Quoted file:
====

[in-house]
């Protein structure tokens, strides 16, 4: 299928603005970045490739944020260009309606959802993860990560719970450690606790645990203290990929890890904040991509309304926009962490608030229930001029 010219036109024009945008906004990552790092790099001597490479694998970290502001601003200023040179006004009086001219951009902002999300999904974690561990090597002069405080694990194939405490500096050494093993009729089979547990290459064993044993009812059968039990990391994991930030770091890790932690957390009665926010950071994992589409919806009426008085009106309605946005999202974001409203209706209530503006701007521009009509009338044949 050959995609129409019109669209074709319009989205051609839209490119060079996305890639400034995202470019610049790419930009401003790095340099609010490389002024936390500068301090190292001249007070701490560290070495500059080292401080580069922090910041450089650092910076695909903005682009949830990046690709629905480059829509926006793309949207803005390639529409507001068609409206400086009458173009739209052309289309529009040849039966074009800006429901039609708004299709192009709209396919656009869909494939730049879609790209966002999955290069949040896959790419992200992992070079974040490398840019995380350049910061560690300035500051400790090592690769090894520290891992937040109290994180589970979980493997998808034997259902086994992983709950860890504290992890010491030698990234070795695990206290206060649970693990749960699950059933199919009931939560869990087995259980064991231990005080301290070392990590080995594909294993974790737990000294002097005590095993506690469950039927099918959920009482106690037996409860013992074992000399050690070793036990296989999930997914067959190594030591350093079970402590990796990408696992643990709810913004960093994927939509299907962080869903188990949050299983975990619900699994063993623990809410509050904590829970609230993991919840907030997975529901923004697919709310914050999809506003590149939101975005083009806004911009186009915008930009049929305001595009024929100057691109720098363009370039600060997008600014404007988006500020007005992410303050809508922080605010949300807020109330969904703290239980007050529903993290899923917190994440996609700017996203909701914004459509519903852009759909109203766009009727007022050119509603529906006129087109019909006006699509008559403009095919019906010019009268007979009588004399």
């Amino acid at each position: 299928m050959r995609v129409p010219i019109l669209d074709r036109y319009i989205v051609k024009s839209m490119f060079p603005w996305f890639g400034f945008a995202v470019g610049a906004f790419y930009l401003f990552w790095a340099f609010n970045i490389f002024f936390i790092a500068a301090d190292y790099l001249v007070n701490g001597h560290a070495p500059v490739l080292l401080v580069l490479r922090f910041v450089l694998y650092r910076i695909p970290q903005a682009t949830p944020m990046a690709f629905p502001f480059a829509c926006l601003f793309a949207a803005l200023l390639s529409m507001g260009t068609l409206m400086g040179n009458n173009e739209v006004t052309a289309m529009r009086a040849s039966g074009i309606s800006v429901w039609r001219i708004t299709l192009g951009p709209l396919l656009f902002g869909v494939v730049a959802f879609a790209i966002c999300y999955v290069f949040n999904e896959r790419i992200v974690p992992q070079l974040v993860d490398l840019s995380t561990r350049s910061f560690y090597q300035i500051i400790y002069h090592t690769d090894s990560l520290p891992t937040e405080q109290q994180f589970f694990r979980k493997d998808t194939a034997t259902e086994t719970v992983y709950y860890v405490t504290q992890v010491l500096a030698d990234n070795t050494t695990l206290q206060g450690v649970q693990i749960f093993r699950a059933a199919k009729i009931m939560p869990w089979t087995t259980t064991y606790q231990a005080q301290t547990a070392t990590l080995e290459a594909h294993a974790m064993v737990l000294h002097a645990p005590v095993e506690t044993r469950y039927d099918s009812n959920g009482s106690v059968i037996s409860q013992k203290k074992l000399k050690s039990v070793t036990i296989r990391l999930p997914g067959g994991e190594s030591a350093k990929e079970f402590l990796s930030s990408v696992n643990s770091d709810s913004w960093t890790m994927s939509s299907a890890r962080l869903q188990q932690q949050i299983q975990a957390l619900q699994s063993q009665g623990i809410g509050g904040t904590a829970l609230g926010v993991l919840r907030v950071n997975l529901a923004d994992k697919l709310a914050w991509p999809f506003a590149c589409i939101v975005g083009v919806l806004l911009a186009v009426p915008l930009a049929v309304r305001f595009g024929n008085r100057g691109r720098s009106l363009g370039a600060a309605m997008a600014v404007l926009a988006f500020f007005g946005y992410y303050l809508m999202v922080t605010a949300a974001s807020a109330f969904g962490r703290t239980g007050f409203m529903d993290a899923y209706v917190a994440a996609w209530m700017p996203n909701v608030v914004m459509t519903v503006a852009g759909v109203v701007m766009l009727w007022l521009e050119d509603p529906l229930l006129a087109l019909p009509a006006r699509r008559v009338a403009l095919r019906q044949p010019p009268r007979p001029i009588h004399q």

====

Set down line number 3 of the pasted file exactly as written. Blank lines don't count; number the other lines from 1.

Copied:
């Amino acid at each position: 299928m050959r995609v129409p010219i019109l669209d074709r036109y319009i989205v051609k024009s839209m490119f060079p603005w996305f890639g400034f945008a995202v470019g610049a906004f790419y930009l401003f990552w790095a340099f609010n970045i490389f002024f936390i790092a500068a301090d190292y790099l001249v007070n701490g001597h560290a070495p500059v490739l080292l401080v580069l490479r922090f910041v450089l694998y650092r910076i695909p970290q903005a682009t949830p944020m990046a690709f629905p502001f480059a829509c926006l601003f793309a949207a803005l200023l390639s529409m507001g260009t068609l409206m400086g040179n009458n173009e739209v006004t052309a289309m529009r009086a040849s039966g074009i309606s800006v429901w039609r001219i708004t299709l192009g951009p709209l396919l656009f902002g869909v494939v730049a959802f879609a790209i966002c999300y999955v290069f949040n999904e896959r790419i992200v974690p992992q070079l974040v993860d490398l840019s995380t561990r350049s910061f560690y090597q300035i500051i400790y002069h090592t690769d090894s990560l520290p891992t937040e405080q109290q994180f589970f694990r979980k493997d998808t194939a034997t259902e086994t719970v992983y709950y860890v405490t504290q992890v010491l500096a030698d990234n070795t050494t695990l206290q206060g450690v649970q693990i749960f093993r699950a059933a199919k009729i009931m939560p869990w089979t087995t259980t064991y606790q231990a005080q301290t547990a070392t990590l080995e290459a594909h294993a974790m064993v737990l000294h002097a645990p005590v095993e506690t044993r469950y039927d099918s009812n959920g009482s106690v059968i037996s409860q013992k203290k074992l000399k050690s039990v070793t036990i296989r990391l999930p997914g067959g994991e190594s030591a350093k990929e079970f402590l990796s930030s990408v696992n643990s770091d709810s913004w960093t890790m994927s939509s299907a890890r962080l869903q188990q932690q949050i299983q975990a957390l619900q699994s063993q009665g623990i809410g509050g904040t904590a829970l609230g926010v993991l919840r907030v950071n997975l529901a923004d994992k697919l709310a914050w991509p999809f506003a590149c589409i939101v975005g083009v919806l806004l911009a186009v009426p915008l930009a049929v309304r305001f595009g024929n008085r100057g691109r720098s009106l363009g370039a600060a309605m997008a600014v404007l926009a988006f500020f007005g946005y992410y303050l809508m999202v922080t605010a949300a974001s807020a109330f969904g962490r703290t239980g007050f409203m529903d993290a899923y209706v917190a994440a996609w209530m700017p996203n909701v608030v914004m459509t519903v503006a852009g759909v109203v701007m766009l009727w007022l521009e050119d509603p529906l229930l006129a087109l019909p009509a006006r699509r008559v009338a403009l095919r019906q044949p010019p009268r007979p001029i009588h004399q």